law
pear at nodes or in links. Under steady state conditions Kirchoff's
implies that the total flow into a link or node is equal to the total flow
out. These conservation relationships reduce the degrees of freedom for
link volumes, since some are linearly dependent on others.
Kirchoff s law has implications at two levels (see Willumsen[11]).
At
the level of the node, conservation requires that there be one linearly
link volume for each intermediate node. At a higher level,
dependent
conservation of flows on routes may lead to additional linear dependen
cies. For example, if two directed links lie on one and only one route,
then Kirchoff's law requires that the flow on each be equal, even though
the two links may not be connected to a common intermediate node.
Define
=
tj the quantity of traffic between a pair of zones designated by j
(there being J zone pairs)
Vi= the volume of traffic on measured
link i (there being Jmeasured
links); it is not assumed that all links in the network are measured
= the
Pij
proportion of the traffic between zone pair j that uses meas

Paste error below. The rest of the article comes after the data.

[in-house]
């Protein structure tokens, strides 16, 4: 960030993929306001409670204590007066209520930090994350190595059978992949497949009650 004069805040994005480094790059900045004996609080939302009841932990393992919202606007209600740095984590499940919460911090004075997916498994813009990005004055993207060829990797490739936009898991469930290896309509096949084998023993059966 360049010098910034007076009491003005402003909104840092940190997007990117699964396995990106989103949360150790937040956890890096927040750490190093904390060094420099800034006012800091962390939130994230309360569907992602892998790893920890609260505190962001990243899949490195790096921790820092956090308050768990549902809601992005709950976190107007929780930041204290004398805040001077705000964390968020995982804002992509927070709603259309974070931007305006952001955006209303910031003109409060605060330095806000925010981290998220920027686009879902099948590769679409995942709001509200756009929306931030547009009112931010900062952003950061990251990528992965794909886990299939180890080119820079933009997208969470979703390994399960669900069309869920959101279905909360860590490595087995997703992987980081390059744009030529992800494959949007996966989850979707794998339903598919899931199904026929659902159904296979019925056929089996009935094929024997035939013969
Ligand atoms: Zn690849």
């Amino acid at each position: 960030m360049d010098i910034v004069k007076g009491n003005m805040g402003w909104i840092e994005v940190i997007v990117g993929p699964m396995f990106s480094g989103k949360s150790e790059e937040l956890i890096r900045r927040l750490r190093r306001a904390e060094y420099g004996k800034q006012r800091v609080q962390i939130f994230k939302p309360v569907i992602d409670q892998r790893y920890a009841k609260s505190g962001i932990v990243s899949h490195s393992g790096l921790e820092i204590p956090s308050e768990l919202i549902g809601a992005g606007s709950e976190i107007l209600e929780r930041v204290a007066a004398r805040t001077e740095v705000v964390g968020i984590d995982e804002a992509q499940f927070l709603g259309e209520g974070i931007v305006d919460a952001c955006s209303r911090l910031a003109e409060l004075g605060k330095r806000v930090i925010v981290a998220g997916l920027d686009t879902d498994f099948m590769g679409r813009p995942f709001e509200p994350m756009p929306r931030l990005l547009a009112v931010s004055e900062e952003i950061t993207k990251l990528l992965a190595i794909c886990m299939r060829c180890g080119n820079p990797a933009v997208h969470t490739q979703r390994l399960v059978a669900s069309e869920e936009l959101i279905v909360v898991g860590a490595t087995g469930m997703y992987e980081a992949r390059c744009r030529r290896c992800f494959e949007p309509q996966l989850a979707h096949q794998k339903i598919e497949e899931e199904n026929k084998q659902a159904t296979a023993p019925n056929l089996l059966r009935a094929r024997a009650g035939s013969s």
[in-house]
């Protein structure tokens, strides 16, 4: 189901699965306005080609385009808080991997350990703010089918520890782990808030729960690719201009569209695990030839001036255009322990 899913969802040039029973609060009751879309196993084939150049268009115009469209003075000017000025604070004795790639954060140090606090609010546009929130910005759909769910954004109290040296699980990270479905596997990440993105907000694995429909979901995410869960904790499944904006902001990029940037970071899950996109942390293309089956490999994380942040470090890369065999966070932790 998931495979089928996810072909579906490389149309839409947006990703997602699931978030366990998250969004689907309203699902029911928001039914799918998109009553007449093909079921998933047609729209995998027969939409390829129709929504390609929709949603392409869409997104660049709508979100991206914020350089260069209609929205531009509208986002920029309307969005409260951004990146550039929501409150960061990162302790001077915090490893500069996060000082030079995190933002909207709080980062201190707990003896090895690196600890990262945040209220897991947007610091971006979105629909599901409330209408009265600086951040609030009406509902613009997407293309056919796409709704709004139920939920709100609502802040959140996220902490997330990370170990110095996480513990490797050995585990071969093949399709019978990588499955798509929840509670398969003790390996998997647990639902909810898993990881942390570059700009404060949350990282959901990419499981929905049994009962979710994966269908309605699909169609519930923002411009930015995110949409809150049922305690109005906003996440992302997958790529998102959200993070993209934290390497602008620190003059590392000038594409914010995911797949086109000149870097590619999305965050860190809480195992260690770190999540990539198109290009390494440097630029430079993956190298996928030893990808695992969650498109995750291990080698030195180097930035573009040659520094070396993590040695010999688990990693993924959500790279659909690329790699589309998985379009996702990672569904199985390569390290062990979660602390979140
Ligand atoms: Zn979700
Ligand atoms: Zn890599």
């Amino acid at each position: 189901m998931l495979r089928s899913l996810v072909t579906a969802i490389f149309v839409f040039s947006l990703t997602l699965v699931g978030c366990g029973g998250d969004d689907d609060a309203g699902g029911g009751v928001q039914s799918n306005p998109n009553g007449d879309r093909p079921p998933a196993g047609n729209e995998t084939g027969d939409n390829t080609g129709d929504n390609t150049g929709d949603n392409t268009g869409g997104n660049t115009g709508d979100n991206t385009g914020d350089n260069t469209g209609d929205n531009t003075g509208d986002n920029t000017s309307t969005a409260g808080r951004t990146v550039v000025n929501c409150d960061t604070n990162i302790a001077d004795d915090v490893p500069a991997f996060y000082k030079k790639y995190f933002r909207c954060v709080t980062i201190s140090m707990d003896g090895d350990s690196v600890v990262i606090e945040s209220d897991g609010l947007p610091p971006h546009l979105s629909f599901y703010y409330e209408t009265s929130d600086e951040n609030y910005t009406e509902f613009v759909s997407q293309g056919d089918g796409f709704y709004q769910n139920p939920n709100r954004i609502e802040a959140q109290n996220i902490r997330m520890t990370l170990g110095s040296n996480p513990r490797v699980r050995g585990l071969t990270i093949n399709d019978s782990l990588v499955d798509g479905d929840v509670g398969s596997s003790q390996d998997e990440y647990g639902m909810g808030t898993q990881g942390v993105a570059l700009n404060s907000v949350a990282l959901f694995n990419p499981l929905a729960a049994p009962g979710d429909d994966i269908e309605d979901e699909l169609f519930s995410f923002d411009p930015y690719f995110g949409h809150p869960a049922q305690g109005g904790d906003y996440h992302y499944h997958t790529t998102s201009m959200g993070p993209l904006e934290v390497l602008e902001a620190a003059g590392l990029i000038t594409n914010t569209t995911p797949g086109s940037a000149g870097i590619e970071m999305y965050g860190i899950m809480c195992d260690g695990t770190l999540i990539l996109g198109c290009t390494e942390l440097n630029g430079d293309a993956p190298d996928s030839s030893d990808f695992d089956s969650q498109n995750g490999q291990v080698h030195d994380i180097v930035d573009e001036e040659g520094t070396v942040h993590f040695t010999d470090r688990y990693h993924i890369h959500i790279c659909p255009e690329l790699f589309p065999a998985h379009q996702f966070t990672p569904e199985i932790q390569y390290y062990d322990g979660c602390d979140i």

ured link i.

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o-d matrix
Using

from

estimation

traffic

counts

201

the vector and matrix notation


tT=[tu

vT=

...,tj]

[vu
Pn,

?the available

network

*,P\j

:
_Piu

of simultaneous

Vi]

:
--,Pu

information can be expressed

as the following set

equations

v = Et (1)
The number of linearly independent link volumes is identically equal to
the rank ofmatrix E
It is assumed throughout this paper that the matrix of route assignment
proportions, ?, is known. In practice, this may have to be obtained by
making some assumption about route choice behavior. It should be noted,
however, that it is not in general sufficient to assume that the network is

user optimized (i.e. that Wardrop


equilibrium obtains) since the equilib
rium assignment model will not usually yield unique estimates for route
choice proportions (see Willumsen[11]).
Given a set of observed link volumes, y*, and the matrix of route
assignment proportions, the set of feasible solutions for t is defined by
relationship (1). There are a number of possibilities. First, there may be
no feasible solution. When this is the case, at least one row ofmatrix